We have the idea of Last Universal Common Ancestor now. We are able to track down our tree of life (albeit not really precisely) just by doing statistics on genomes, and the tree seems singular so far. Anything so alien as a different set of amino acids should be immediately obvious (unless it becomes some spectrum rather than separate groups... see next paragraph).
If there is the slightest possibility of eating each other, parasitism or symbiosis, there may be convergent evolution. One may want to eat the other since more food opportunities is better. The other may want to eat the first one for the same reason - you could call it Nash equilibrium, or maybe prisoner's dilemma (they will find out eventually that eating means being eaten, but it will be too late). This may lead to more similarity, eventually muddling the evidence for separate origin. In reality, this can sometimes do wonders like mimicking a foreign DNA sequence rather precisely, without an actual horizontal transfer. A different scenario is one tree of life trying to eat the other, the other TOL trying to remain inedible... This may lead to some interesting evolutionary dynamic, if it can last, which I am not sure. Does not sound like any kind of Nash equilibrium, but, you know, the tree of life is green.
If there is any horizontal gene transfer, I think that implies the level of similarity for convergent evolution to kick in.
OTOH, if they are hopelessly incompatible, there still may be competition for basic resources (carbon, sunlight... unless the other is silicon and geothermal). Competition is enough to drive one side to extinction without any single individual being eaten. Also, not being able to eat each other does not mean not being able to poison each other, for example, so the war can be fought with more direct means. Note that this is not much different from what's happening inside our singular TOL.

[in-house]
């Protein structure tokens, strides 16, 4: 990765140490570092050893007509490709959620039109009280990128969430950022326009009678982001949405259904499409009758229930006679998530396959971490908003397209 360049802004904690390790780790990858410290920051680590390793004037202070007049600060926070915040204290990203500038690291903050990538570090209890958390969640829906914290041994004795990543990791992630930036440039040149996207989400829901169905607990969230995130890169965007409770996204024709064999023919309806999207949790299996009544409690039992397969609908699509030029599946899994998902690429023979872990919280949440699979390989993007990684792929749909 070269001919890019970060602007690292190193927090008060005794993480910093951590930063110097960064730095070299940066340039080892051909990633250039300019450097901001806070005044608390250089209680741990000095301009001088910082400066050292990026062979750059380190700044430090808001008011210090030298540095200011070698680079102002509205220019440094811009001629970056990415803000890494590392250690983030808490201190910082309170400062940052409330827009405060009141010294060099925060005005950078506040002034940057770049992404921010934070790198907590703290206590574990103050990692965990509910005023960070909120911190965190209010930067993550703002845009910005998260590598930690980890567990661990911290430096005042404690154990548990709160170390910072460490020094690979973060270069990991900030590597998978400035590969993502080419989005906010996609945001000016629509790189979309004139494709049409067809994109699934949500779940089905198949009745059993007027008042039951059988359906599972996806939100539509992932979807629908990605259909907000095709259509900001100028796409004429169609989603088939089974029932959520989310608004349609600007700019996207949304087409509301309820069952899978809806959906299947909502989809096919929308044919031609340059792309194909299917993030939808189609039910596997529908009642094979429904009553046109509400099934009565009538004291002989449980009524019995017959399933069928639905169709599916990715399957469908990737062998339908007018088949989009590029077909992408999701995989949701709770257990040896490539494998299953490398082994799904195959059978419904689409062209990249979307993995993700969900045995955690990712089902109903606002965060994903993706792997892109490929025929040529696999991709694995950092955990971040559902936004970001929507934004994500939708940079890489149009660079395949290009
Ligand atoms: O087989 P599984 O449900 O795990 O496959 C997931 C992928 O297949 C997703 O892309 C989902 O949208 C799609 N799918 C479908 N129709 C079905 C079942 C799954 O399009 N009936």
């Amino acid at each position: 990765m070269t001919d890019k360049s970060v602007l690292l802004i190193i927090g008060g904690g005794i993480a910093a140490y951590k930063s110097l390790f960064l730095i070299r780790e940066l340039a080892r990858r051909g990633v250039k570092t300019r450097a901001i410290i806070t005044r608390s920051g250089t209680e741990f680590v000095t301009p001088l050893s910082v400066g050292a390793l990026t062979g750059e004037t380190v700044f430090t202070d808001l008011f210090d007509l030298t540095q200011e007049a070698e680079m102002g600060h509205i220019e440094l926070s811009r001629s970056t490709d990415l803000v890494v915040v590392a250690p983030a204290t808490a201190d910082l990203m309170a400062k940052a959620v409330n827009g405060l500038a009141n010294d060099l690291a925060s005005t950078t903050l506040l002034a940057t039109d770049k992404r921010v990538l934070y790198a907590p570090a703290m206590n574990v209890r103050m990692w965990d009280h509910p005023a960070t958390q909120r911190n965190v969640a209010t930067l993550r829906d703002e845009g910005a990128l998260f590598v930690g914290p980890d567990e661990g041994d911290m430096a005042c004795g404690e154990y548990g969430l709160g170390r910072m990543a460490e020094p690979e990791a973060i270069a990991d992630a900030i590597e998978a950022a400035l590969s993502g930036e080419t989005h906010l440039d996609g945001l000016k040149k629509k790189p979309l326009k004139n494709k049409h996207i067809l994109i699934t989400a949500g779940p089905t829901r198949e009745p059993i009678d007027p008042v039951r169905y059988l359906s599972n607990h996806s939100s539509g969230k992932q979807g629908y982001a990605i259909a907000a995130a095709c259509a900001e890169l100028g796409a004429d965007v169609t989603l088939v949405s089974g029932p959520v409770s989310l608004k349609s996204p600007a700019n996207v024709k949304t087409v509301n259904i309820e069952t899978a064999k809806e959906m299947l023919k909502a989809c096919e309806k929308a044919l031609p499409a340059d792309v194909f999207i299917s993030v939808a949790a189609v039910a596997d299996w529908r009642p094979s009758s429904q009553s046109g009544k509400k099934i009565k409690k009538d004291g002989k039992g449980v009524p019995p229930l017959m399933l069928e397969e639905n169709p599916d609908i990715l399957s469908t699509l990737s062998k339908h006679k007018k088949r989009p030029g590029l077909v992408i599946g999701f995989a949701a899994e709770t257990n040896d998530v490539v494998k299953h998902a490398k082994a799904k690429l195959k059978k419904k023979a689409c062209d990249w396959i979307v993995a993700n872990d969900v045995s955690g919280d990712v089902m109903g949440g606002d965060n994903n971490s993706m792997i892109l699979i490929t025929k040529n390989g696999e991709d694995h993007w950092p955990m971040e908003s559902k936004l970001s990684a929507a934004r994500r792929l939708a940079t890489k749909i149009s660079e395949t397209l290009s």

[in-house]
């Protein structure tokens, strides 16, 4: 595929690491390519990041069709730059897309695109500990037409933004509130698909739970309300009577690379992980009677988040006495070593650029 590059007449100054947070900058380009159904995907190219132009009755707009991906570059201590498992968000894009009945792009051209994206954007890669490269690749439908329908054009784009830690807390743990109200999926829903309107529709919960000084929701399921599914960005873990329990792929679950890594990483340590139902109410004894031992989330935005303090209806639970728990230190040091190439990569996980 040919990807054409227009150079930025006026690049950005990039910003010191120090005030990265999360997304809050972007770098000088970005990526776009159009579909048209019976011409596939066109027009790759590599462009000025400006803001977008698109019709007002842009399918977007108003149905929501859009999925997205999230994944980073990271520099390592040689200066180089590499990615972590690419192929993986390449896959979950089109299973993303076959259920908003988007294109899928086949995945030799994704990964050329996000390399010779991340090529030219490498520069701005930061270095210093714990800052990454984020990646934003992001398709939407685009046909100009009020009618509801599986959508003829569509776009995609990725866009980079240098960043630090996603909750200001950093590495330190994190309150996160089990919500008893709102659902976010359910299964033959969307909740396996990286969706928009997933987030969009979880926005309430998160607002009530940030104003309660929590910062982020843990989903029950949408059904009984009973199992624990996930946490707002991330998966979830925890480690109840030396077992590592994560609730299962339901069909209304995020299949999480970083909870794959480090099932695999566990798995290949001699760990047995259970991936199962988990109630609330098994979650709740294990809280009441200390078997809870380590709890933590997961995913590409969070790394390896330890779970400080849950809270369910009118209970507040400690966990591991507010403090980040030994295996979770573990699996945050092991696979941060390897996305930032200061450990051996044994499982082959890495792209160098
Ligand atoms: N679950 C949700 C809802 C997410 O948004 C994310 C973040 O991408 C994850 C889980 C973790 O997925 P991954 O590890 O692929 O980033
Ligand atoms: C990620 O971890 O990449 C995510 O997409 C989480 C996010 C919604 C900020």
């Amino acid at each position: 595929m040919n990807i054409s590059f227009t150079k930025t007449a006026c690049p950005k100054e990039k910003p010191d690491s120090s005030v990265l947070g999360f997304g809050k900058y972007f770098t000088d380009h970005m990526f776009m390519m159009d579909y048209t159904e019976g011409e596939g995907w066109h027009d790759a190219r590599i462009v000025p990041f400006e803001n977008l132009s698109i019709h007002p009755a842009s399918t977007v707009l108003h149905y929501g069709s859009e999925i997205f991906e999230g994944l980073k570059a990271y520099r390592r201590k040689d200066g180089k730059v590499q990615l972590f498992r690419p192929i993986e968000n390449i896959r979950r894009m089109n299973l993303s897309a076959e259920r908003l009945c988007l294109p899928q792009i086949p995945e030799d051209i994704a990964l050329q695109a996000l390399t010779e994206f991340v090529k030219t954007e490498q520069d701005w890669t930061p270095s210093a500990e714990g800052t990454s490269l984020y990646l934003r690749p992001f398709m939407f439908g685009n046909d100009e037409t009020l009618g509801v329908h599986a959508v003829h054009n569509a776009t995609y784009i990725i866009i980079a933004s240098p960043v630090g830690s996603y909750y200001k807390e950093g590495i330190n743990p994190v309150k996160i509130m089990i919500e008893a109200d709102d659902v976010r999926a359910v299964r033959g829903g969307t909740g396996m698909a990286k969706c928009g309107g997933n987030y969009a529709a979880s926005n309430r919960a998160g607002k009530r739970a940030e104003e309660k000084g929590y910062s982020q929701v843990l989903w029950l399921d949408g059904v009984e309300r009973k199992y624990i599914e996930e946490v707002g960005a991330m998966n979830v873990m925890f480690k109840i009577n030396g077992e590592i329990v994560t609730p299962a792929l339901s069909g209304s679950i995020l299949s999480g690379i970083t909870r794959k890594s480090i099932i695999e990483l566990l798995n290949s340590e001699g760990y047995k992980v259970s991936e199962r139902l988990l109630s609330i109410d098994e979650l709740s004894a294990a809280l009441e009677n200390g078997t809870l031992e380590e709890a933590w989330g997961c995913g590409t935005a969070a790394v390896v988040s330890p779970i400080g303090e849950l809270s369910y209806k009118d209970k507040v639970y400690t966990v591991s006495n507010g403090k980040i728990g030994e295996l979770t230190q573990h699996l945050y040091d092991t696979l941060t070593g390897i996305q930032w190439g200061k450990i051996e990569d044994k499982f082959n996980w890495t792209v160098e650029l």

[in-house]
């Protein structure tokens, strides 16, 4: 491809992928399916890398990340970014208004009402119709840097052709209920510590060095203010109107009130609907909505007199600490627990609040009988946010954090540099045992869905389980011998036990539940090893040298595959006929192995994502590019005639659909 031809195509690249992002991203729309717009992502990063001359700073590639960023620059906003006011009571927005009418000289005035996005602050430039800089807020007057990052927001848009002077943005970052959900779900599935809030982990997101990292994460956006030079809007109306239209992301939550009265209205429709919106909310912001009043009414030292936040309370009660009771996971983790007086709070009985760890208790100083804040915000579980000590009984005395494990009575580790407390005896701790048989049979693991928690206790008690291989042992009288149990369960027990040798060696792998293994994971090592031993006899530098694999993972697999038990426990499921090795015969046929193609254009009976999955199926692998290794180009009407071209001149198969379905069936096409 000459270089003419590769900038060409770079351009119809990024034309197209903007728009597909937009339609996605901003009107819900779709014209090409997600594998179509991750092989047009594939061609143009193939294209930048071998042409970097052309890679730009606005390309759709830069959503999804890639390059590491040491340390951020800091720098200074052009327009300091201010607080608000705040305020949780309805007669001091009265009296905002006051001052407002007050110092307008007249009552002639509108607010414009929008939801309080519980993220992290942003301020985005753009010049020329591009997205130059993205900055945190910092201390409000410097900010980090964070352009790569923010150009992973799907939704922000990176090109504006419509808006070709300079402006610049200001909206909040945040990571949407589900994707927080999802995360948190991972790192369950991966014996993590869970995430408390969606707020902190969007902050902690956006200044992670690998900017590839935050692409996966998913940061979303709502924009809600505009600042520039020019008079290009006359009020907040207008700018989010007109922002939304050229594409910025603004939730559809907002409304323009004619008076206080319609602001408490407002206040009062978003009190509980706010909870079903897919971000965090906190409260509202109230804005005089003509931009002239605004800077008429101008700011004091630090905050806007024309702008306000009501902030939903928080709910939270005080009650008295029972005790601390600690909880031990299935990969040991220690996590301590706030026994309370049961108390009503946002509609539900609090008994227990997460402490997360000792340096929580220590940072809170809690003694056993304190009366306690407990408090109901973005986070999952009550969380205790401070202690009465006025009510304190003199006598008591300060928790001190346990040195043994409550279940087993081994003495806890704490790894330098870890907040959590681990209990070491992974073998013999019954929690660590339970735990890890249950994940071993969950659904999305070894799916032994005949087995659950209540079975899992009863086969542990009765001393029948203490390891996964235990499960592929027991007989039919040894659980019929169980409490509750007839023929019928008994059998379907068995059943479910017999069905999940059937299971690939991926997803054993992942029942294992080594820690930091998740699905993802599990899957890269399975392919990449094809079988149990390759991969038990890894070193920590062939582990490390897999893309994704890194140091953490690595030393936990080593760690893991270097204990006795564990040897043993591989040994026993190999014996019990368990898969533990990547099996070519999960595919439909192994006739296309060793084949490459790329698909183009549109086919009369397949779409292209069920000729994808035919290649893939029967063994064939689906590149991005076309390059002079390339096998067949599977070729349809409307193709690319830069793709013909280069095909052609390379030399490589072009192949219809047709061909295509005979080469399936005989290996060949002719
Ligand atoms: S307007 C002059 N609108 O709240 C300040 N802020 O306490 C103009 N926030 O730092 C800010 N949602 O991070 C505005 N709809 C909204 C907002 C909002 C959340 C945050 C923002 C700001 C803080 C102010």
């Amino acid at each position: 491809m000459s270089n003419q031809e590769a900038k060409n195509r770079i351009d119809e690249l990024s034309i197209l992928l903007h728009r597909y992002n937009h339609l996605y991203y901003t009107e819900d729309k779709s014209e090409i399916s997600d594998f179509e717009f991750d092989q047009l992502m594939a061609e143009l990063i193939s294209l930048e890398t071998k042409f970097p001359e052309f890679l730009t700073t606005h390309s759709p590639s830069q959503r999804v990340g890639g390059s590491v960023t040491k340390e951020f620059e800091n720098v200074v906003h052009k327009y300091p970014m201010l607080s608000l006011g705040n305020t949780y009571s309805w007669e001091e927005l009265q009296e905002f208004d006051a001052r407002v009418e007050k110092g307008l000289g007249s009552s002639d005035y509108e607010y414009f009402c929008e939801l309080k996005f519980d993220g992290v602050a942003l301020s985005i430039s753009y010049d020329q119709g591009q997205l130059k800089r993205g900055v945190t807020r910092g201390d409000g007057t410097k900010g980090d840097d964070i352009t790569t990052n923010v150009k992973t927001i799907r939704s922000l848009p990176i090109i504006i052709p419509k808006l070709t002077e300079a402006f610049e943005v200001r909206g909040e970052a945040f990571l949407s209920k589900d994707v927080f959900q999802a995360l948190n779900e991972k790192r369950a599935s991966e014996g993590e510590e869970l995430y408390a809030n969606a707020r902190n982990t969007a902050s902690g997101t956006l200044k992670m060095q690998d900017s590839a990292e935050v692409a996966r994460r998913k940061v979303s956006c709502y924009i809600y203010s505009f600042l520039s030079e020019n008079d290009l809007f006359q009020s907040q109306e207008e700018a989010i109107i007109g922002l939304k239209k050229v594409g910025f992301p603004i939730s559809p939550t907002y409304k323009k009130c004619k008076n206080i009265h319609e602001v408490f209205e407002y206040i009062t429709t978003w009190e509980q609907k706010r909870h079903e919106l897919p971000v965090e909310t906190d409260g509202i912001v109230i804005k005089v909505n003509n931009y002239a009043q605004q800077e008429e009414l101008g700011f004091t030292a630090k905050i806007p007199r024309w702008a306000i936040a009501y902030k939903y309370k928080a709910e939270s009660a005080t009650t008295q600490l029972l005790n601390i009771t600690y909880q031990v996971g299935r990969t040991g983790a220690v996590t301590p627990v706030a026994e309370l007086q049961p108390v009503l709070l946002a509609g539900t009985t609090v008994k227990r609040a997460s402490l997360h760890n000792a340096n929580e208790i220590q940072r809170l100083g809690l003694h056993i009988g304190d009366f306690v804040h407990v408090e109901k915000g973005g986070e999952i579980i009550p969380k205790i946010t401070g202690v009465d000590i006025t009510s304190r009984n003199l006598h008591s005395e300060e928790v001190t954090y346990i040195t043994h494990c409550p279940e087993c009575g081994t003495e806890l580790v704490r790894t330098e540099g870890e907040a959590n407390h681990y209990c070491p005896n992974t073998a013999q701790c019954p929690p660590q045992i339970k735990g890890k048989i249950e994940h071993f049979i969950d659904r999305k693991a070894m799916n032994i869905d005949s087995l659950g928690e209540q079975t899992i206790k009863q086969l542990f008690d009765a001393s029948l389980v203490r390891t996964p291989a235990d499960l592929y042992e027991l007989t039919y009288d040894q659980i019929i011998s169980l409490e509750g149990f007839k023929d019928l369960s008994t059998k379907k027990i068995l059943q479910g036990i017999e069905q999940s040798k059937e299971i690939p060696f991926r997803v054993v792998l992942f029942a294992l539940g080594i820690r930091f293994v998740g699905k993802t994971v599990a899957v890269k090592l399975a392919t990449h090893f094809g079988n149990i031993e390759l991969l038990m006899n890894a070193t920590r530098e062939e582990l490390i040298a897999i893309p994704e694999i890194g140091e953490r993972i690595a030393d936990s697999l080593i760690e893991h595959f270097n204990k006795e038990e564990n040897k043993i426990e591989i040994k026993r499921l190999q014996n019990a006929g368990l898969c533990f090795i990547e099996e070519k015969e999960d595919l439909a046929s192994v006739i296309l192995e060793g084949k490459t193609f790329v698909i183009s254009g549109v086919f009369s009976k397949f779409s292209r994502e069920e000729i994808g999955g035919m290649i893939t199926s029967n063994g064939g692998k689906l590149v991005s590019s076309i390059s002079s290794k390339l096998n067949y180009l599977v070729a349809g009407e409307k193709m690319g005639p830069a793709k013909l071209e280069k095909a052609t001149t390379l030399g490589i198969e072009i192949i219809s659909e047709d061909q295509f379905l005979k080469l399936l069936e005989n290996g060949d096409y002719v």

In your scenario 3, competition for resources happens even before one of the competitors is around. In an established biosphere, vast majority of resources is locked in some kind of bacterium-bacteriophage cycle (or even in higher forms of life), instead of being available for experiments. A second, delayed abiogenesis may be much more difficult.
Even if incompatible, there still may be high-level convergent evolution, like various harmless snakes mimicking the coral snake. These snakes are not able to fool biologists, though (as long as they are not fossil-only, maybe).
Population size, and probably some evolution rate, affect population stability. A zillion bacteria are more stable than a million dinosaurs. We still do have both bacteria and archaea after all, but no (real) dinosaurs. Both populations starting large and diverse may help; Even if one is clearly superior, the other may find its niche. Again, that happens within out TOL: Diversity persists, no single optimum lifeform dominates. (No, we do not.) If both (all) TOLs have a good start, they all have a decent chance to make it to our biologists, even if it's far from every single species what survives.